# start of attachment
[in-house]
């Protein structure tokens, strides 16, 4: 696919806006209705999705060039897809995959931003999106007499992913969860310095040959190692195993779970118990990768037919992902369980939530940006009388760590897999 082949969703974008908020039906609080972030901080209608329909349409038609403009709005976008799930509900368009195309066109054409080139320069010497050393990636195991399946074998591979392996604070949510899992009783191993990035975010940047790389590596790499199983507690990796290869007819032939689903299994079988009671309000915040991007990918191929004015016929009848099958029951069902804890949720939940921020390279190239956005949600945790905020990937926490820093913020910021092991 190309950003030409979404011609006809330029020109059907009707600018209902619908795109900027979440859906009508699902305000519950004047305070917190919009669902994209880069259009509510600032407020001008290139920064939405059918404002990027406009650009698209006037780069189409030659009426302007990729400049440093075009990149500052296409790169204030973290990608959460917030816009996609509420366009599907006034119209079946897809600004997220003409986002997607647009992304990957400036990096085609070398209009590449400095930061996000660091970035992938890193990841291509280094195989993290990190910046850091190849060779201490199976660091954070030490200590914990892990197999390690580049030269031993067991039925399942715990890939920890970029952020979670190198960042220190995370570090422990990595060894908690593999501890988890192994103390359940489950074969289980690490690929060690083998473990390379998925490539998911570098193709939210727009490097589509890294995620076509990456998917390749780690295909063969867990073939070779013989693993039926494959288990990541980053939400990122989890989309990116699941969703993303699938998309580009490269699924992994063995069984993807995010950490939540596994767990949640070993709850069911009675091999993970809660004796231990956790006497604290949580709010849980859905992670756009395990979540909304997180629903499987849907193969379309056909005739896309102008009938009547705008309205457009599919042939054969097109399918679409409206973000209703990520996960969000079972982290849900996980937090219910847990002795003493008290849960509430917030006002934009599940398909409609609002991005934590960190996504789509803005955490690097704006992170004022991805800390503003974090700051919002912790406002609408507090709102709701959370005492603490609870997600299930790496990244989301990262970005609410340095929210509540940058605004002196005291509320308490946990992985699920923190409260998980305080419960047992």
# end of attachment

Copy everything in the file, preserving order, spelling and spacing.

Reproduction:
[in-house]
């Protein structure tokens, strides 16, 4: 696919806006209705999705060039897809995959931003999106007499992913969860310095040959190692195993779970118990990768037919992902369980939530940006009388760590897999 082949969703974008908020039906609080972030901080209608329909349409038609403009709005976008799930509900368009195309066109054409080139320069010497050393990636195991399946074998591979392996604070949510899992009783191993990035975010940047790389590596790499199983507690990796290869007819032939689903299994079988009671309000915040991007990918191929004015016929009848099958029951069902804890949720939940921020390279190239956005949600945790905020990937926490820093913020910021092991 190309950003030409979404011609006809330029020109059907009707600018209902619908795109900027979440859906009508699902305000519950004047305070917190919009669902994209880069259009509510600032407020001008290139920064939405059918404002990027406009650009698209006037780069189409030659009426302007990729400049440093075009990149500052296409790169204030973290990608959460917030816009996609509420366009599907006034119209079946897809600004997220003409986002997607647009992304990957400036990096085609070398209009590449400095930061996000660091970035992938890193990841291509280094195989993290990190910046850091190849060779201490199976660091954070030490200590914990892990197999390690580049030269031993067991039925399942715990890939920890970029952020979670190198960042220190995370570090422990990595060894908690593999501890988890192994103390359940489950074969289980690490690929060690083998473990390379998925490539998911570098193709939210727009490097589509890294995620076509990456998917390749780690295909063969867990073939070779013989693993039926494959288990990541980053939400990122989890989309990116699941969703993303699938998309580009490269699924992994063995069984993807995010950490939540596994767990949640070993709850069911009675091999993970809660004796231990956790006497604290949580709010849980859905992670756009395990979540909304997180629903499987849907193969379309056909005739896309102008009938009547705008309205457009599919042939054969097109399918679409409206973000209703990520996960969000079972982290849900996980937090219910847990002795003493008290849960509430917030006002934009599940398909409609609002991005934590960190996504789509803005955490690097704006992170004022991805800390503003974090700051919002912790406002609408507090709102709701959370005492603490609870997600299930790496990244989301990262970005609410340095929210509540940058605004002196005291509320308490946990992985699920923190409260998980305080419960047992």